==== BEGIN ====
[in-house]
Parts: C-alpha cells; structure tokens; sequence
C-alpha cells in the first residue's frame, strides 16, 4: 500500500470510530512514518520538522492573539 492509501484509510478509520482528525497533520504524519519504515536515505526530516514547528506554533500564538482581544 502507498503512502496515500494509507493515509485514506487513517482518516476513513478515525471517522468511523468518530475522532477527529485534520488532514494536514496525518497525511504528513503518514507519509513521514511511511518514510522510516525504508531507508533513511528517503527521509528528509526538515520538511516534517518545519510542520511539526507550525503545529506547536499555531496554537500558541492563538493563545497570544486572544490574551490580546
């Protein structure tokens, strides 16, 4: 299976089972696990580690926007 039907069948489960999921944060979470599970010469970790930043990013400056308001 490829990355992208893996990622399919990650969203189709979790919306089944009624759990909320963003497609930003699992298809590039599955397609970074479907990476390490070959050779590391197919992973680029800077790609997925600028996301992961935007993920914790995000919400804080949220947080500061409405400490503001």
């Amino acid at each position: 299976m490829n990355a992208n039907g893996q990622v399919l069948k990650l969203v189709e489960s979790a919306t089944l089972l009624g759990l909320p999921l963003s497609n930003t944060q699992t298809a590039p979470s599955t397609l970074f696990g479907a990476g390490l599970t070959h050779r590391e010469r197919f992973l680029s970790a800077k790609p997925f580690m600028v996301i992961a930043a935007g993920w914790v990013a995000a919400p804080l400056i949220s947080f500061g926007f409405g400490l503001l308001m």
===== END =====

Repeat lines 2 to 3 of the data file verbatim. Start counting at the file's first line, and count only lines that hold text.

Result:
Parts: C-alpha cells; structure tokens; sequence
C-alpha cells in the first residue's frame, strides 16, 4: 500500500470510530512514518520538522492573539 492509501484509510478509520482528525497533520504524519519504515536515505526530516514547528506554533500564538482581544 502507498503512502496515500494509507493515509485514506487513517482518516476513513478515525471517522468511523468518530475522532477527529485534520488532514494536514496525518497525511504528513503518514507519509513521514511511511518514510522510516525504508531507508533513511528517503527521509528528509526538515520538511516534517518545519510542520511539526507550525503545529506547536499555531496554537500558541492563538493563545497570544486572544490574551490580546